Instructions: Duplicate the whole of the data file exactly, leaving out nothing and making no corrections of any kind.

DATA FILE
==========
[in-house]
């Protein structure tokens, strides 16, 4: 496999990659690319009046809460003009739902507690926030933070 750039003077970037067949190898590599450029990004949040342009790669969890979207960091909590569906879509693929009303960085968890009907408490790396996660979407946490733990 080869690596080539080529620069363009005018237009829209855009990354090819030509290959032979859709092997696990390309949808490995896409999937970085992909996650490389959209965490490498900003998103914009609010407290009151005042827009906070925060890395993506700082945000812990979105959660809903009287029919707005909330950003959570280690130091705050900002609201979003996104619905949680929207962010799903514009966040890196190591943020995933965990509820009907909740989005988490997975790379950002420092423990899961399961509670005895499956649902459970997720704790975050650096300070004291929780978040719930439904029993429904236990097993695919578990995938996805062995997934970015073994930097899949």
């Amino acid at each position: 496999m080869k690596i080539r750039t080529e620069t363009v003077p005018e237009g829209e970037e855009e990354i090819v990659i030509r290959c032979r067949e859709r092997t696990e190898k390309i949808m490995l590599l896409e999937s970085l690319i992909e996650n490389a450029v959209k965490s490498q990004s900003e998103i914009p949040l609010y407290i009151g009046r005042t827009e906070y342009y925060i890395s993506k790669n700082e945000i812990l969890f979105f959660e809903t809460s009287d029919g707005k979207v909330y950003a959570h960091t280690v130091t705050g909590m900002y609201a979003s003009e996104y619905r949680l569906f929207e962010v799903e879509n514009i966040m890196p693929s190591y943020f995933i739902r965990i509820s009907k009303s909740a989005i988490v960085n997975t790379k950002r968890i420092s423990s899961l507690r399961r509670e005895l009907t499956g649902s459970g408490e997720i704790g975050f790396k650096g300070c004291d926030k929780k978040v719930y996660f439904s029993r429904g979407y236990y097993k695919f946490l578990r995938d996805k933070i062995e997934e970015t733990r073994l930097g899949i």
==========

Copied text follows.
[in-house]
């Protein structure tokens, strides 16, 4: 496999990659690319009046809460003009739902507690926030933070 750039003077970037067949190898590599450029990004949040342009790669969890979207960091909590569906879509693929009303960085968890009907408490790396996660979407946490733990 080869690596080539080529620069363009005018237009829209855009990354090819030509290959032979859709092997696990390309949808490995896409999937970085992909996650490389959209965490490498900003998103914009609010407290009151005042827009906070925060890395993506700082945000812990979105959660809903009287029919707005909330950003959570280690130091705050900002609201979003996104619905949680929207962010799903514009966040890196190591943020995933965990509820009907909740989005988490997975790379950002420092423990899961399961509670005895499956649902459970997720704790975050650096300070004291929780978040719930439904029993429904236990097993695919578990995938996805062995997934970015073994930097899949």
């Amino acid at each position: 496999m080869k690596i080539r750039t080529e620069t363009v003077p005018e237009g829209e970037e855009e990354i090819v990659i030509r290959c032979r067949e859709r092997t696990e190898k390309i949808m490995l590599l896409e999937s970085l690319i992909e996650n490389a450029v959209k965490s490498q990004s900003e998103i914009p949040l609010y407290i009151g009046r005042t827009e906070y342009y925060i890395s993506k790669n700082e945000i812990l969890f979105f959660e809903t809460s009287d029919g707005k979207v909330y950003a959570h960091t280690v130091t705050g909590m900002y609201a979003s003009e996104y619905r949680l569906f929207e962010v799903e879509n514009i966040m890196p693929s190591y943020f995933i739902r965990i509820s009907k009303s909740a989005i988490v960085n997975t790379k950002r968890i420092s423990s899961l507690r399961r509670e005895l009907t499956g649902s459970g408490e997720i704790g975050f790396k650096g300070c004291d926030k929780k978040v719930y996660f439904s029993r429904g979407y236990y097993k695919f946490l578990r995938d996805k933070i062995e997934e970015t733990r073994l930097g899949i």